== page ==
Can you predict when you'll be clapping and when you'll be clicking if you start this rhythm? How about when a friend begins a new rhythm at the same time?
Imagine a wheel with different markings painted on it at regular intervals. Can you predict the colour of the 18th mark? The 100th mark?
In a square in which the houses are evenly spaced, numbers 3 and 10 are opposite each other. What is the smallest and what is the largest possible number of houses in the square?
Design an arrangement of display boards in the school hall which fits the requirements of different people.
Take a rectangle of paper and fold it in half, and half again, to make four smaller rectangles. How many different ways can you fold it up?
What is the best way to shunt these carriages so that each train can continue its journey?
10 space travellers are waiting to board their spaceships. There are two rows of seats in the waiting room. Using the rules, where are they all sitting? Can you find all the possible ways?
Can you shunt the trucks so that the Cattle truck and the Sheep truck change places and the Engine is back on the main line?
This article for teachers describes how modelling number properties involving multiplication using an array of objects not only allows children to represent their thinking with concrete materials,. . . .
Can you work out how many cubes were used to make this open box? What size of open box could you make if you had 112 cubes?
What shape is made when you fold using this crease pattern? Can you make a ring design?
Where can you put the mirror across the square so that you can still "see" the whole square? How many different positions are possible?
Can you fit the tangram pieces into the outlines of these people?
Can you fit the tangram pieces into the outline of this brazier for roasting chestnuts?
In how many ways can you fit two of these yellow triangles together? Can you predict the number of ways two blue triangles can be fitted together?
Can you fit the tangram pieces into the outlines of these clocks?
Can you fit the tangram pieces into the outline of the child walking home from school?
Can you fit the tangram pieces into the outline of Little Fung at the table?
This problem invites you to build 3D shapes using two different triangles. Can you make the shapes from the pictures?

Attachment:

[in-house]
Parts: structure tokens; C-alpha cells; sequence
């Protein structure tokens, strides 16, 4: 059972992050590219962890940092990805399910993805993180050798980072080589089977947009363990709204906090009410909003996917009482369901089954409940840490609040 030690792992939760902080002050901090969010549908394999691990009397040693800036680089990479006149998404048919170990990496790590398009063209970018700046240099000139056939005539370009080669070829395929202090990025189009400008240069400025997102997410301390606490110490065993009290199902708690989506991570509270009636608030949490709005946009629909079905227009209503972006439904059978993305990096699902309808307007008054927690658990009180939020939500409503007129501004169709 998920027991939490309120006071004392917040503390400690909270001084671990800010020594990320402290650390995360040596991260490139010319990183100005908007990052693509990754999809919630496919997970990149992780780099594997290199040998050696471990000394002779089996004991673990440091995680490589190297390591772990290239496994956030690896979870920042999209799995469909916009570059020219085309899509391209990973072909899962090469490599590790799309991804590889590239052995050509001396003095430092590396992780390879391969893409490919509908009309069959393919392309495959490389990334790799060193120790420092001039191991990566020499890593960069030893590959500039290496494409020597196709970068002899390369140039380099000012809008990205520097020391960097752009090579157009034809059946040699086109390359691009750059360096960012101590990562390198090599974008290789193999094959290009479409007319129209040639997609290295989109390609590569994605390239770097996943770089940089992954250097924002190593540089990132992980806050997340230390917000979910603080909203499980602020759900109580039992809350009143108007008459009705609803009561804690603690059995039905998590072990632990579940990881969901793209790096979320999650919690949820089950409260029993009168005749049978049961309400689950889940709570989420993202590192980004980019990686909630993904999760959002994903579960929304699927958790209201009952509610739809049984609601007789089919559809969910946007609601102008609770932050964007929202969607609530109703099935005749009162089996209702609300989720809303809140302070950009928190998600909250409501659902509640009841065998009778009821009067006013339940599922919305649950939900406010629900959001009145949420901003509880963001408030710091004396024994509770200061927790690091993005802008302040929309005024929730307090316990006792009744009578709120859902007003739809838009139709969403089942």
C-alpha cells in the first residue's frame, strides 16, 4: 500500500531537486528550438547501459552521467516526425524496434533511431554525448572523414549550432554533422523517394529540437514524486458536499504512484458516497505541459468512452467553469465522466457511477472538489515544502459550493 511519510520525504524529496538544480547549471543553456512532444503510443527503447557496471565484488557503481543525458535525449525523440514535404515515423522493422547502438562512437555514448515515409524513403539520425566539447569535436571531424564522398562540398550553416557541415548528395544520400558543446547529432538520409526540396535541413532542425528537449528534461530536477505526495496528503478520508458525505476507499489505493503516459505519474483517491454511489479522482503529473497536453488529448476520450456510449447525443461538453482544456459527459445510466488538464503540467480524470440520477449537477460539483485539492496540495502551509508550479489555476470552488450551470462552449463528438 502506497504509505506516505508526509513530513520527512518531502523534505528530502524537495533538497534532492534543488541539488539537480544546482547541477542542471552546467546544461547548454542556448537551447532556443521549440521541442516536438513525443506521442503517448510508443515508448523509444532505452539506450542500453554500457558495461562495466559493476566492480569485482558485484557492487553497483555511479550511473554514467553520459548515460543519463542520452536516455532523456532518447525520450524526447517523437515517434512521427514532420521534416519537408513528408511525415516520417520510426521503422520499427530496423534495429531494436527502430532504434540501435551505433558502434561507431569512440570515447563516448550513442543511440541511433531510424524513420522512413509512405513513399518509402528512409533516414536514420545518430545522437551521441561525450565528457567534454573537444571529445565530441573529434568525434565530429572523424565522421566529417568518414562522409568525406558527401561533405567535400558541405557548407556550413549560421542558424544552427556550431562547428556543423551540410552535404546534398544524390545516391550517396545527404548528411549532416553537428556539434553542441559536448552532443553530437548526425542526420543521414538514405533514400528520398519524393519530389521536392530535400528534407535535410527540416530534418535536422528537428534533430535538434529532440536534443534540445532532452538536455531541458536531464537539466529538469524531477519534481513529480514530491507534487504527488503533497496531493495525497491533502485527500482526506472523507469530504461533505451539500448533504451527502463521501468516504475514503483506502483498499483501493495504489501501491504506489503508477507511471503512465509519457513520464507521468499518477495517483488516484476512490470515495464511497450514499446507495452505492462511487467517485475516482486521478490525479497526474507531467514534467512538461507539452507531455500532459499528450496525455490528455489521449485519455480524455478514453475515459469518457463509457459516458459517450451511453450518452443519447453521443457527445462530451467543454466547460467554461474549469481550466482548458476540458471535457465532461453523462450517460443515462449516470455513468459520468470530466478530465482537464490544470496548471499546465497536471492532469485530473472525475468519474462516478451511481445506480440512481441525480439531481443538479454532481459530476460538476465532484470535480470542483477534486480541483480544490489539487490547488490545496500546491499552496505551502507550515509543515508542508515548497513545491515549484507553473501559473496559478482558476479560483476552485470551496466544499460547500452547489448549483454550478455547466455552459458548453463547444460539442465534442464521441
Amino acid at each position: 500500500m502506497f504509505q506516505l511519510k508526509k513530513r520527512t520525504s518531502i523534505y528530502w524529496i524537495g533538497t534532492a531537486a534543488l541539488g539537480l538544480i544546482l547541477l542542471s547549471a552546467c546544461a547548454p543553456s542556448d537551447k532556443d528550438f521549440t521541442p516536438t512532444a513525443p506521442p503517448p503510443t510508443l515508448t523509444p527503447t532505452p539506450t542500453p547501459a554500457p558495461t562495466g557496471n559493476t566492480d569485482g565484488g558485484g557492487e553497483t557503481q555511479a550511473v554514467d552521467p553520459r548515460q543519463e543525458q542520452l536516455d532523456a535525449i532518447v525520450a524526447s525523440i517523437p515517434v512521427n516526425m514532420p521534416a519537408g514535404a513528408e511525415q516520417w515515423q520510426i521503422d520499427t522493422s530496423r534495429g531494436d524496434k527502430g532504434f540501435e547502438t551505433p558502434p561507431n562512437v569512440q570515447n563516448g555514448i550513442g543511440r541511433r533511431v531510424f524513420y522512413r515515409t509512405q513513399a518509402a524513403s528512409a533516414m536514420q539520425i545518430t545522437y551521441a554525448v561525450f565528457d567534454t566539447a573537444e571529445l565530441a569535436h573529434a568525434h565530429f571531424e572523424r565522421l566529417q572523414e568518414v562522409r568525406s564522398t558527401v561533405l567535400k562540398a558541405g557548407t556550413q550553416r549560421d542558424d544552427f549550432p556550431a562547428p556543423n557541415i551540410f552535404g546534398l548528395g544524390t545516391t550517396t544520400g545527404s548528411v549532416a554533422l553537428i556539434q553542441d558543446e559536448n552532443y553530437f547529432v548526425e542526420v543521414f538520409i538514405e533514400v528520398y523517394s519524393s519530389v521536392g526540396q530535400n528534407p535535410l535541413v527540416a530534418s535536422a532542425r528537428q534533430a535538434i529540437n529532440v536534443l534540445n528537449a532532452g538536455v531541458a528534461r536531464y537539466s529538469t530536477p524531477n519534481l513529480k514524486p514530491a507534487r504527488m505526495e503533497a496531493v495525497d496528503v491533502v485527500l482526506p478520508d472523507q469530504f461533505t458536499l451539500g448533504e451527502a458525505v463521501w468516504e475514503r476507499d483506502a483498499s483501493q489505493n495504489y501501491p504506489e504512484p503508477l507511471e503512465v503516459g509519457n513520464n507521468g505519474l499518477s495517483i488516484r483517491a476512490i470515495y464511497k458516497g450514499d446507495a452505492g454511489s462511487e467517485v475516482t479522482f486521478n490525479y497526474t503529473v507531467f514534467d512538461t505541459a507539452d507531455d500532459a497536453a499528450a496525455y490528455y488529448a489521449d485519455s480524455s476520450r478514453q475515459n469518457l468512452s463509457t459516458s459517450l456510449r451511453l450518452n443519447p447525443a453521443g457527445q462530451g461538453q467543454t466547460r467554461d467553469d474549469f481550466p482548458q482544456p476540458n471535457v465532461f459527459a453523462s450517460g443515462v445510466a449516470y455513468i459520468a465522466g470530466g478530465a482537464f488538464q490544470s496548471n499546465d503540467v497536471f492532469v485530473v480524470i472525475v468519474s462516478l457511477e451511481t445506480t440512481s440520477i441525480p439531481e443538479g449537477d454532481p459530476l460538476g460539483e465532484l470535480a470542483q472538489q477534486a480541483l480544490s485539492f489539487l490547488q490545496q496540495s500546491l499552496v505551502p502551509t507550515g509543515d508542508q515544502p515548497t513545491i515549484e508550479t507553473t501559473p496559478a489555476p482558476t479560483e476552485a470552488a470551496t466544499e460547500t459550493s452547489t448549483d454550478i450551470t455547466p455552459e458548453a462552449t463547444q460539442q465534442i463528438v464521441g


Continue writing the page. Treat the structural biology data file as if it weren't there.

Can you fit the tangram pieces into the outline of this shape. How would you describe it?
This article for teachers describes a project which explores thepower of storytelling to convey concepts and ideas to children.
Can you fit the tangram pieces into the outlines of the lobster, yacht and cyclist?
Can you fit the tangram pieces into the outlines of the chairs?
On which of these shapes can you trace a path along all of its edges, without going over any edge twice?
Looking at the picture of this Jomista Mat, can you decribe what you see? Why not try and make one yourself?
Paint a stripe on a cardboard roll. Can you predict what will happen when it is rolled across a sheet of paper?
For this task, you'll need an A4 sheet and two A5 transparent sheets. Decide on a way of arranging the A5 sheets on top of the A4 sheet and explore ...
In each of the pictures the invitation is for you to: Count what you see. Identify how you think the pattern would continue.
Try this interactive strategy game for 2
This practical problem challenges you to make quadrilaterals with a loop of string. You'll need some friends to help!
Can you make a 3x3 cube with these shapes made from small cubes?
Can you visualise what shape this piece of paper will make when it is folded?
Exchange the positions of the two sets of counters in the least possible number of moves
Can you work out what shape is made by folding in this way? Why not create some patterns using this shape but in different sizes?
Can you work out what is wrong with the cogs on a UK 2 pound coin?
Can you fit the tangram pieces into the outline of this telephone?
Make a flower design using the same shape made out of different sizes of paper.
Can you fit the tangram pieces into the outline of Little Ming?
Can you fit the tangram pieces into the outline of Granma T?
Use the lines on this figure to show how the square can be divided into 2 halves, 3 thirds, 6 sixths and 9 ninths.
Can you fit the tangram pieces into the outline of Little Ming playing the board game?
How can the same pieces of the tangram make this bowl before and after it was chipped? Use the interactivity to try and work out what is going on!
Each of the nets of nine solid shapes has been cut into two pieces. Can you see which pieces go together?
Can you arrange the shapes in a chain so that each one shares a face (or faces) that are the same shape as the one that follows it?
Can you cut a regular hexagon into two pieces to make a parallelogram? Try cutting it into three pieces to make a rhombus!
Here's a simple way to make a Tangram without any measuring or ruling lines.
An extension of noughts and crosses in which the grid is enlarged and the length of the winning line can to altered to 3, 4 or 5.
What happens when you turn these cogs? Investigate the differences between turning two cogs of different sizes and two cogs which are the same.
Reasoning about the number of matches needed to build squares that share their sides.
A shape and space game for 2,3 or 4 players. Be the last person to be able to place a pentomino piece on the playing board. Play with card, or on the computer.